Recognizing that there are limited industry standards, CDER highlighted the following areas of concern relating to AI use in manufacturing:
Cloud applications may affect oversight of pharmaceutical manufacturing data and records, which may lead to challenges during inspections in ensuring that third-party AI software is updated with appropriate safeguards for data safety and security.
The internet of things may increase the amount of data generated during pharmaceutical manufacturing, affecting existing data management practices. This means the industry may need additional clarity regarding regulatory compliance for generated data, as well as clarity regarding "data sampling rates, data compression, or other data management approaches to ensure that an accurate record of the drug manufacturing process is maintained," according to FDA.
Whether and how the application of AI in pharmaceutical manufacturing is subject to regulatory oversight may require clarity.
Standards for developing and validating AI models used for process control and to support release testing may require additional clarification from FDA.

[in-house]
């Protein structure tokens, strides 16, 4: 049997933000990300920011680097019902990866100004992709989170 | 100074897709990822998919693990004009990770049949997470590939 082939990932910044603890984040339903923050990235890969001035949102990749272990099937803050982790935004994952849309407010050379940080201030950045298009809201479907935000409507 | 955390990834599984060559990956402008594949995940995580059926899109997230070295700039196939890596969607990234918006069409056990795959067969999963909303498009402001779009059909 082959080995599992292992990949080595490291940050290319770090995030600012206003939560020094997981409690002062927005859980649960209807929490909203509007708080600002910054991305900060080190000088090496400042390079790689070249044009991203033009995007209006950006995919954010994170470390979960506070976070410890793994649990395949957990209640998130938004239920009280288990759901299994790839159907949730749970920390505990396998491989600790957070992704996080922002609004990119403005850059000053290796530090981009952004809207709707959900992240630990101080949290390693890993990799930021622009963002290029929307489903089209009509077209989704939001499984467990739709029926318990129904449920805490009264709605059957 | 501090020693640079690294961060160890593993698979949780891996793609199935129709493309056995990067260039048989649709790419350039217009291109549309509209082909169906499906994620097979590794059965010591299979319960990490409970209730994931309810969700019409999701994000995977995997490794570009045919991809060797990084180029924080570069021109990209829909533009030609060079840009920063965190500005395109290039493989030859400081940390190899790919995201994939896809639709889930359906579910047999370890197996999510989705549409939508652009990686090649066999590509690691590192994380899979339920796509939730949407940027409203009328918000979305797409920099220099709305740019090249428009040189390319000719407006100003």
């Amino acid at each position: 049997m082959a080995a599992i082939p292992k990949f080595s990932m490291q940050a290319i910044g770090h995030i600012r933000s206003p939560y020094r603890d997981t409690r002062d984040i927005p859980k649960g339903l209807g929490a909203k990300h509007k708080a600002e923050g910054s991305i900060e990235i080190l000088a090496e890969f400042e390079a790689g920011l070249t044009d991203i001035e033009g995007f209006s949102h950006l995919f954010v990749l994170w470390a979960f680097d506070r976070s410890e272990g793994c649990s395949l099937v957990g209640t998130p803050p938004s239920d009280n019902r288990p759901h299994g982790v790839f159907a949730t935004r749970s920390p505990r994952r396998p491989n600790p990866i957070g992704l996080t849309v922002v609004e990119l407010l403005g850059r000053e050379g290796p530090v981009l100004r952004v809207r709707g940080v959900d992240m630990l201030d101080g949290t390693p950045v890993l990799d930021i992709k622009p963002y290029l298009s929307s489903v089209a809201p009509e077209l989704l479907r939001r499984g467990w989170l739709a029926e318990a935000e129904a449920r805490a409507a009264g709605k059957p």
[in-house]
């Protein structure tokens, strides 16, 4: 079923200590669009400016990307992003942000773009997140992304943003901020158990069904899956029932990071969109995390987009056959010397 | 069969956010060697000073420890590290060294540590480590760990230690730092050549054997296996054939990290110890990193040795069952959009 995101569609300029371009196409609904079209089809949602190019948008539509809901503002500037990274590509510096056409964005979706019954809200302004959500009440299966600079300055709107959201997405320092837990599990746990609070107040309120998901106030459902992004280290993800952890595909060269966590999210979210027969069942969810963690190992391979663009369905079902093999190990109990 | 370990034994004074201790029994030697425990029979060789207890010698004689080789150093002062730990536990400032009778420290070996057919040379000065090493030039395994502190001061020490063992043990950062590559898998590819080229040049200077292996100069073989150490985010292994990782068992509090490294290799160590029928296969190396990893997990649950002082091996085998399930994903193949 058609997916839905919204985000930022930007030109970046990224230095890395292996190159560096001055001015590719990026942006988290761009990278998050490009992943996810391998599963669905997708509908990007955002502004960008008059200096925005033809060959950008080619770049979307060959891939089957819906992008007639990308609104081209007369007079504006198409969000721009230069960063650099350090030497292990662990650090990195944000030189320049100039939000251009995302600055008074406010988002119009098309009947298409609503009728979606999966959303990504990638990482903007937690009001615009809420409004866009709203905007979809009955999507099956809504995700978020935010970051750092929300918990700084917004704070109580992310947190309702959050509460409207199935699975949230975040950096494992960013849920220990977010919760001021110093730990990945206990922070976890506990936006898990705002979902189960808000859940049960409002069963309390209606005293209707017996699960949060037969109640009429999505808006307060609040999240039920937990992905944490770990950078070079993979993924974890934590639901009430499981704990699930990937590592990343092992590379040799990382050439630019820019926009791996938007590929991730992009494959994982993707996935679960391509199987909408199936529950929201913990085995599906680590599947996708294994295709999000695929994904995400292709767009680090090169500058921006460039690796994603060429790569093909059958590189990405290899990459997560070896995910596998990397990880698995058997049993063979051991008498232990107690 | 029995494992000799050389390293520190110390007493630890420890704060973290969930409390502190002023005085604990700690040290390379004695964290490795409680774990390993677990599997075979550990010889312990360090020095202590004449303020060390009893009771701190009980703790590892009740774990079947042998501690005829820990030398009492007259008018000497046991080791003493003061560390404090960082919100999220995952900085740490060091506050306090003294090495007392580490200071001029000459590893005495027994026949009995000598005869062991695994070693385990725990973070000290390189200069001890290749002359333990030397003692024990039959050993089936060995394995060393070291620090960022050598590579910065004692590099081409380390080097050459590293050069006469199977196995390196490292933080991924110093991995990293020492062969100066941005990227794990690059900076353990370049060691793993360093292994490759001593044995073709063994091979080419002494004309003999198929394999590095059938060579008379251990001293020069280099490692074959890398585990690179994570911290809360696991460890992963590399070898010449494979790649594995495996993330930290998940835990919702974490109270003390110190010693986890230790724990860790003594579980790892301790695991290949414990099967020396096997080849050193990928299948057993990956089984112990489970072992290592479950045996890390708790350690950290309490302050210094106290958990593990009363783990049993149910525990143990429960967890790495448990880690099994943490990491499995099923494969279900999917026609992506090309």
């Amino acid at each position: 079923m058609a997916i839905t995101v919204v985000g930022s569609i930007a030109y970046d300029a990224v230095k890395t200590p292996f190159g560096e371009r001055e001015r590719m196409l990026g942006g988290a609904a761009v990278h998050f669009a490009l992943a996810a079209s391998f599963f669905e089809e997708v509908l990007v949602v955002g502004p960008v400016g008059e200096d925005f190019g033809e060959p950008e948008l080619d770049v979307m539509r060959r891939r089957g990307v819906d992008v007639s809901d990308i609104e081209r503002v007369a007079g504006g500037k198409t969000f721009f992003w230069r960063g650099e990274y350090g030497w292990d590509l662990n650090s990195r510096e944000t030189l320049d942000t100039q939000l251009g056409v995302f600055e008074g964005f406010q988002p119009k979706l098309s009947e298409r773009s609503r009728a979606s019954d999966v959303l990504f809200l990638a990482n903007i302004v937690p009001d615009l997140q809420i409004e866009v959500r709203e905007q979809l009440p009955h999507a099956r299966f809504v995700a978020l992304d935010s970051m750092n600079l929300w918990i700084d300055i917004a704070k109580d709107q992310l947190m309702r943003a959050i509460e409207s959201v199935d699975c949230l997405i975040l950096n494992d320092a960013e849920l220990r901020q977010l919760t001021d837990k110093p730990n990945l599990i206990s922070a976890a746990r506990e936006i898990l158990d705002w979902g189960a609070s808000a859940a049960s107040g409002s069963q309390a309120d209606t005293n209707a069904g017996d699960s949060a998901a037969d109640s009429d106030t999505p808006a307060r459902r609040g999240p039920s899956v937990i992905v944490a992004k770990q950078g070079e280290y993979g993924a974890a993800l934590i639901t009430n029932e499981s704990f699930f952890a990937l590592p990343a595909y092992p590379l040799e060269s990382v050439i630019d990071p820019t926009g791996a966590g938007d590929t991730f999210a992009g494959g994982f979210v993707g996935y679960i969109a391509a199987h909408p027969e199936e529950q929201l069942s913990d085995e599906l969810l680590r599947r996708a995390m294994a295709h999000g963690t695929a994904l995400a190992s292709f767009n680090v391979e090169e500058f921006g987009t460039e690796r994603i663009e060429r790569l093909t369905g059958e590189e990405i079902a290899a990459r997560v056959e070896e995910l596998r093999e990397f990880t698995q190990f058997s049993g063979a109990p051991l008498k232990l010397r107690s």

Continuously learning AI systems that adapt to real-time data may challenge regulatory assessment and oversight, due to issues with determining when an AI model can be considered an established condition of a process, as well as challenges associating with ascertaining the criteria for regulatory notification of changes to the model as a part of model maintenance over the product lifecycle.
In response to the AI in drug manufacturing discussion paper, CDER received numerous and wide-ranging comments from stakeholders.
For example, stakeholders detailed current and intended uses of AI technologies including chemistry, manufacturing and controls development and scale-up, advanced process control to allow dynamic control of the manufacturing process, autonomous systems for drug manufacturing, production planning, asset management, quality assurance, stability and shelf-life monitoring, document management and supply chain optimization.
Also capitalizing on this feedback, in the more recent AI in drug development discussion paper, FDA provides details on how AI applications have been deployed or have potential to support current good manufacturing practice requirements, and identifies four areas where AI could be applied during the drug manufacturing lifecycle, from design to commercial production:
Optimization of process design, e.g., digital twins approach;
Implementation of advanced process control;
Smart monitoring and maintenance; and
Trending activities to analyze manufacturing-related deviation trends, cluster problem areas and prioritize areas for proactive continual improvement.